And then there’s the Rainey clan. Or Raney. Or Rainy. Or Rayney. Or Raynie. I have them on my mother’s side, and my husband has them on his mother’s side. I tend to think this is why his mother and my mother are DNA cousins (19 cM), although I haven’t found the connection yet.
It occurs to me that looking up ancestors – whether you’re using a genealogy website or Google – is rather like the popular internet game of Wordle. It’s a logic game of remixing the letters until you find the records that can help you fill in the blanks in your family tree.
*For those who never heard that railroad crossing riddle before, the answer is T-H-A-T.
Faithful readers, I’ve told you before that my mother instilled in me a love of books and reading. It’s one of the best gifts a parent can give a child, I think. This week’s #52Ancestors prompt got me thinking about books and libraries – and that reminded me of a dark moment from my childhood.
We couldn’t always afford to buy books, certainly not new. That’s not to say that I never got new books, I did – I have a whole set of Ladybird classics for children that mom bought me weekly in Scotland, and I think most, if not all my Little Golden Books were new, because they were inexpensive. We also picked up books at yard sales and library sales as well. When I was in middle school we lived right down the street from a used bookstore where I got some of my first science fiction books, as well as my first historical romance novel – “The Pretty Horse-Breakers” by Barbara Cartland. I selected it because it had a horse on the cover and the word horse in the title, and I found that I really enjoyed them, partly for the horses, but also because of the descriptions of the fancy dresses they wore to balls.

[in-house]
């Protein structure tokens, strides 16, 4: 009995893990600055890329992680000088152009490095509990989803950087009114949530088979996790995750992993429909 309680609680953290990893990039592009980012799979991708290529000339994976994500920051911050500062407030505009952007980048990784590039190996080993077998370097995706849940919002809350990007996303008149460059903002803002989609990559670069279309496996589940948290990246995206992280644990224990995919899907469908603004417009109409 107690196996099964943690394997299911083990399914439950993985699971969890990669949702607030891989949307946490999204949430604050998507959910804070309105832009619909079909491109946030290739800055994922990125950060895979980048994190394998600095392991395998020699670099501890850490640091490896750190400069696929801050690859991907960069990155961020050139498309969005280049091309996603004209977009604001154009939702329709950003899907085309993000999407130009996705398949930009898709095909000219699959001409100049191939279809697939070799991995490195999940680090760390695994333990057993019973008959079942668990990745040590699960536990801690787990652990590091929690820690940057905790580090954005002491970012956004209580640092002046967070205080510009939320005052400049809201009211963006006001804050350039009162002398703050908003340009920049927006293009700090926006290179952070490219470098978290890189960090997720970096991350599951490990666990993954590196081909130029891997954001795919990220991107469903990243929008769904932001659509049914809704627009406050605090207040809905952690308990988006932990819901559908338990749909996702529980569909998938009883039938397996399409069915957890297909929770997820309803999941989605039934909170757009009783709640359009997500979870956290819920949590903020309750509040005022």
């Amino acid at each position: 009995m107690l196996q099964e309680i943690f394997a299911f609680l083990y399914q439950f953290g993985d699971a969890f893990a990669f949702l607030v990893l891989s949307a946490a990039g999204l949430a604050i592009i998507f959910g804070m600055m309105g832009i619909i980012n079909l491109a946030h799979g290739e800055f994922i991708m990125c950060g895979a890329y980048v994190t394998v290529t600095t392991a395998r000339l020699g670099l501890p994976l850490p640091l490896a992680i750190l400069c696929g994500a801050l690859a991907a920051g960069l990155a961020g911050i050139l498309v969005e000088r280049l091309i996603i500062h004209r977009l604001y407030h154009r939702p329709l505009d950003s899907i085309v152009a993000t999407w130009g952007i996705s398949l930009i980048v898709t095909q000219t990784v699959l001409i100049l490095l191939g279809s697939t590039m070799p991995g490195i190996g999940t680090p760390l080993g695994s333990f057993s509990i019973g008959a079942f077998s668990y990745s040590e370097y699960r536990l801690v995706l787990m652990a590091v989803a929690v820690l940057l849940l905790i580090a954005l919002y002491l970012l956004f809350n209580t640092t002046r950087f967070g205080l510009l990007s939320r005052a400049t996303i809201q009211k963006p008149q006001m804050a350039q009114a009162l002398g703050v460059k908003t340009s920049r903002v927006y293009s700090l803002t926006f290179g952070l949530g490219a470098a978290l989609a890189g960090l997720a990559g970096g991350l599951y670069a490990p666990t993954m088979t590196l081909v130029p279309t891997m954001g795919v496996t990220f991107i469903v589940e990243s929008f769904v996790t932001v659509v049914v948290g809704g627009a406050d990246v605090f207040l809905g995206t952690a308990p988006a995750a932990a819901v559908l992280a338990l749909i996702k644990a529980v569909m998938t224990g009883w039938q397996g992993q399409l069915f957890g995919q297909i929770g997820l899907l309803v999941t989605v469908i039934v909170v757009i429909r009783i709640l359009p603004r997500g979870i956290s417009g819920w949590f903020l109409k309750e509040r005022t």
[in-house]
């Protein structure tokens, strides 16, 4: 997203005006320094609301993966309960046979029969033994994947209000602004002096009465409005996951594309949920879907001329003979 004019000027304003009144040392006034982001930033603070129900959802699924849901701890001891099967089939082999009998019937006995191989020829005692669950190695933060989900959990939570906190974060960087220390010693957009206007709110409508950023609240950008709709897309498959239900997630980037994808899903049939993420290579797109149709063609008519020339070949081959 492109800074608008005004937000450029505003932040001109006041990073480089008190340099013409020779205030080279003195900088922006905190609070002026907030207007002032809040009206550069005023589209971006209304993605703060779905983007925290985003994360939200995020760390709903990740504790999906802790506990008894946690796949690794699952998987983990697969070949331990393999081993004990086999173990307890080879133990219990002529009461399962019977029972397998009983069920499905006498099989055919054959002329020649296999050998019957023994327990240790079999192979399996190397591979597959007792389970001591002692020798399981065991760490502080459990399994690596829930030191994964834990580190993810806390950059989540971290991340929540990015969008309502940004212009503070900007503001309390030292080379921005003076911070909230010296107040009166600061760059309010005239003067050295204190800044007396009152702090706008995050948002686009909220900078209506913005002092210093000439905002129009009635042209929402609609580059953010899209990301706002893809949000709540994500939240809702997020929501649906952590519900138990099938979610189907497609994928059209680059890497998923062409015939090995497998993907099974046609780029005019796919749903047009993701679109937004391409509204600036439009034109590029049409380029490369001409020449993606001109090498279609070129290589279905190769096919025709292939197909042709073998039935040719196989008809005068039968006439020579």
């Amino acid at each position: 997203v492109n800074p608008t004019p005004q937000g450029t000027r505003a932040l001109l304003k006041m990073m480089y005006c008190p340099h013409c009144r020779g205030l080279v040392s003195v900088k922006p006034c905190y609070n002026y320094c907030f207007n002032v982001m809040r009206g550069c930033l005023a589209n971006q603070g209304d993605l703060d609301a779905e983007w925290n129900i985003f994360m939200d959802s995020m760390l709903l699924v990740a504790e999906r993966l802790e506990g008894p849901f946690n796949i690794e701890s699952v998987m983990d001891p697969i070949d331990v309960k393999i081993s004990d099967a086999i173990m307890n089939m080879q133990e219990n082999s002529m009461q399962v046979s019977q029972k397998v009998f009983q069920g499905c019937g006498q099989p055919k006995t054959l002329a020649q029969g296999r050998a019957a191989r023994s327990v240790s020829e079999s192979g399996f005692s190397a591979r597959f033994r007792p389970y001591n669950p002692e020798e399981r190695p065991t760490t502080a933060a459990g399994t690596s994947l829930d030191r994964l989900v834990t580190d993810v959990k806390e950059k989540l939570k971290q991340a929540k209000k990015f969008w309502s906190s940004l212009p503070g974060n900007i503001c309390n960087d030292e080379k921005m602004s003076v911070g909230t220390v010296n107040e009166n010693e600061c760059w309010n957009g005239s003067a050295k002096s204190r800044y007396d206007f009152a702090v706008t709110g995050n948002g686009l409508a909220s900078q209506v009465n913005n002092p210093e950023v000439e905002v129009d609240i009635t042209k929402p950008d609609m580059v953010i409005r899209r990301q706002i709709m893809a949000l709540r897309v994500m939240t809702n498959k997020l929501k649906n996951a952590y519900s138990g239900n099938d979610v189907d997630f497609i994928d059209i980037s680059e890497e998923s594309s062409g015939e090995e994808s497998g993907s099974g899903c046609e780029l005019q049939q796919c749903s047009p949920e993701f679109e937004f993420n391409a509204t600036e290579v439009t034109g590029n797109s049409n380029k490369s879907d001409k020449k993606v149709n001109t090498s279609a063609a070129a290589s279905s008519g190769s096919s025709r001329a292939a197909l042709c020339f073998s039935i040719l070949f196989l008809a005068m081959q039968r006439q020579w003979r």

As many books as we owned, though, we read many more on loan from the library. When we lived in Kirkland, while my dad was stationed in Seattle, I think we lived within walking distance of the library, and we went regularly. As I grew up, I read many Black Stallion novels and Marguerite Henry horse books and Robert Heinlein’s juveniles because I could get them from the library. I think I checked out “Brave New World” (now on some banned lists!) from the school library; that may have been in high school, but I’m not sure.